Redwood Dealers Respond to New Green Standards
By Charlie Jourdain, CRA
Redwood lumber is a naturally green product, well suited to capitalize on the trend toward eco-friendly standards.
Concerns over environmental issues have spurred action across multiple audiences in the building industry. From consumers insisting on certified green projects to the architects who design them, to the communities that embed them into building codes, building products providers know they need to do more than just say they offer environmentally friendly products. They have to put their certifications where their mouths are.
In many industries, such as the redwood industry, environmental stewardship and careful management of natural resources that provide our products is a business practice that precedes much of the “greenwashing” found in the marketplace today. But simply saying we do is no longer enough. That’s why it’s so important to show and tell our progress, and prove through our transparency the solid foundation of our product claims.
A survey commissioned last year by the California Redwood Association showed how consumers desire a greener home front. Our survey showed that three-quarters of homeowners said that it’s important for their deck to be eco-friendly. That’s probably why more than 90% of them believe a deck should be recycled or reused, and not wind up in a landfill. That shifting mindset is also what provokes their insistence on certifiably green designs and asking their architects to design to the newest LEED guidelines.
In fact, with the most recent LEED v4 guidelines, new materials and resources credits were added. The credits are intended to show users how to get information for evaluating the safety and environmental impact of products and help manufacturers to compile the information.
Such green building certifications remain voluntary (so far), but local and state governments across the country have begun issuing their own mandates for green building to establish minimum, enforceable sustainable construction requirements. Sustainability goals—not even a consideration a generation ago—are already set in many communities. This trend will continue driving the development of codes and ordinances for green building. In perhaps the ultimate “good green cop, bad green cop” scenario, the financial impact for following these laws are tempered by tax credits and other incentives that reward green building strategies.
The path of this trend is pretty clear. Members of the California Redwood Association are more than ready to answer the challenges raised by these sustainability goals. That is why the CRA commissioned a Life Cycle Assessment (LCA), a scientific technique commonly used to quantify the environmental footprint of producing and consuming products we use in our everyday life. And it is also why the CRA and American Wood Council have released an Environmental Product Declaration (EPD) for redwood decking (view the PDF at www.calredwood.org).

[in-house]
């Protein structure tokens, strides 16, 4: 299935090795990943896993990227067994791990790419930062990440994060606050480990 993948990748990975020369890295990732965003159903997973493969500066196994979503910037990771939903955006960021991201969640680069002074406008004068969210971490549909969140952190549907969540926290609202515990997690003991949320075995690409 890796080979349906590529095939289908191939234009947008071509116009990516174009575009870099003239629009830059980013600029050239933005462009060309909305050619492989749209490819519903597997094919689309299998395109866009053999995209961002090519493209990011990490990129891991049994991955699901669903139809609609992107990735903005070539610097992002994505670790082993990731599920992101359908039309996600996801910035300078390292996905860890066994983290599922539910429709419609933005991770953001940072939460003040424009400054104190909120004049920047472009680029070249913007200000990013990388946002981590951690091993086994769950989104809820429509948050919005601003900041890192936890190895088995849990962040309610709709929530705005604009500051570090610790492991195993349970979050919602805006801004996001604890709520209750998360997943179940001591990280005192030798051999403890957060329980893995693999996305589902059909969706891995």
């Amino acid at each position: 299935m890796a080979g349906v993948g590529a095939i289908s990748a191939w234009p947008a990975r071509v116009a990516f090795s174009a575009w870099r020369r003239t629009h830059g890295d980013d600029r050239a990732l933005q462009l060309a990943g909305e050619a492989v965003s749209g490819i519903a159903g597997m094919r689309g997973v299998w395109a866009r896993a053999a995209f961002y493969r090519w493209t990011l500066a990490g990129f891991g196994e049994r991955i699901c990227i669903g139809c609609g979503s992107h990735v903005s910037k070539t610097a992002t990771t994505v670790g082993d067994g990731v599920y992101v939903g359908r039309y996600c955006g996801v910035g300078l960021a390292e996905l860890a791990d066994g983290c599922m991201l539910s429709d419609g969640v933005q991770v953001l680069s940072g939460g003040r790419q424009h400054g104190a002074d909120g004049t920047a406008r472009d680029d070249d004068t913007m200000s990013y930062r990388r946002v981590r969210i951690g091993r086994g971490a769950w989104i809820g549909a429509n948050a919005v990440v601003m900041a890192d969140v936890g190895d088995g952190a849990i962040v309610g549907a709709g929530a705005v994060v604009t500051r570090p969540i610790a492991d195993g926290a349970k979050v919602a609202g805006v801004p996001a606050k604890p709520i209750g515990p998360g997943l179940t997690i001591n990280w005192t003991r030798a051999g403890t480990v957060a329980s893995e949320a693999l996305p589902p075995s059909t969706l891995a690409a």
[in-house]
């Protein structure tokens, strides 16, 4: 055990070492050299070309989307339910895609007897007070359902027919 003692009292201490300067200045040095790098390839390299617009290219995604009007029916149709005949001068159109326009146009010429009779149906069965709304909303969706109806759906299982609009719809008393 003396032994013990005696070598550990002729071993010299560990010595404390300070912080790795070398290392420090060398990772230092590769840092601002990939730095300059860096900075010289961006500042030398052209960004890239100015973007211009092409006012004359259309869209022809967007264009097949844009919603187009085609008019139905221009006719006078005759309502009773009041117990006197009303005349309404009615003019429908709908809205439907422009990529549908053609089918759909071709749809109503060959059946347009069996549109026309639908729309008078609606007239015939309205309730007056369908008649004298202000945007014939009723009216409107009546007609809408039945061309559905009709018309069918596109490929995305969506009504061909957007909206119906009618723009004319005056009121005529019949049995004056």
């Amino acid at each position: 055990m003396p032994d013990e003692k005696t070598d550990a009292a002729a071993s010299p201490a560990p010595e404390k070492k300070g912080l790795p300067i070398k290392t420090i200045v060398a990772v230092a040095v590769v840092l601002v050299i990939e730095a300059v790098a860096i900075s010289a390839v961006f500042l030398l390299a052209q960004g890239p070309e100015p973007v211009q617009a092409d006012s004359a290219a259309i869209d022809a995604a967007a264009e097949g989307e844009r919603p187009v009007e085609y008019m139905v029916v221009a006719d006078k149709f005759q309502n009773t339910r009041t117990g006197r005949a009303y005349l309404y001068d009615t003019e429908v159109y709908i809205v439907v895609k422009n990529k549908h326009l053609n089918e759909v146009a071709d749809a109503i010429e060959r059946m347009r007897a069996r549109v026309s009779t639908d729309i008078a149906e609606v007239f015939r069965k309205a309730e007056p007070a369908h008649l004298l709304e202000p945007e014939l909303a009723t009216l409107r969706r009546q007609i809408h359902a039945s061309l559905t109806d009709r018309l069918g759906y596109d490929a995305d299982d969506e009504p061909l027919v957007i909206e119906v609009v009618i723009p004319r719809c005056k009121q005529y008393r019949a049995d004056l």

EPDs are standardized tools that provide information about the environmental footprints of the products they cover. The redwood decking EPD goes one step further by obtaining independent third-party verification of our claims from Underwriters Laboratory Environment.
CRA’s LCA quantified the environmental impacts of redwood decking production and use over a 25-year life span, in what is known as a cradle to grave LCA. The results, compared to the environmental footprint of plastic decking, are revealing.
• Recycling: Plastic decking is made from recycled materials, but did you know you cannot recycle plastic decking? On the other hand, the lumber from a redwood deck is completely recyclable and biodegradable.
• Air Pollution/Carbon Footprint: Redwood trees absorb more carbon than they produce (actually reducing carbon emissions), and continue to store that carbon once it is harvested and milled. Plastic-composite lumber by contrast introduces 26 times more particulate matter into our air.
• Water Pollution: Introducing too much nitrogen into a pond or stream can produce algae blooms that destroy the habitat for many species of fish, creating what are known as “dead zones.” It’s called eutrophication, and plastic lumber is nine times more damaging to marine habitats.
• Energy: Plastic decking processes use 10 times more energy than a lumber mill producing redwood decking.
To learn more about the CRA’s new LCA, which compares redwood decking to plastic-composite decking and to learn the eco facts, view CRA’s new brochure at www.calredwood.org (“CRA Life Cycle Assessment Brochure”).
If analyzing the life cycle of a product still isn’t enough, certification proving our resources are managed to some of the strictest, most respected standards is one more way we prove the impact of our products and ensure they will continue to be available for future generations to enjoy. All the members of the California Redwood Association are committed to sound forest management practices to ensure that our forests will remain healthy, beautiful and productive. We take pride that 100% of CRA member-owned timberlands are certified as well-managed by the Forest Stewardship Council. When your customers see the FSC icon in your store, they can rest assured that the lumber they are building with comes from healthy forests. That means responsible harvesting at sustainable levels as well as the protection of natural habitats.
To learn more about one of nature’s most environmentally friendly, beautiful and strong building materials and to find redwood locally through our member mills, visit the CRA at www.realstrongredwood.com.
– Charlie Jourdain is president of the California Redwood Association. Reach him at firstname.lastname@example.org.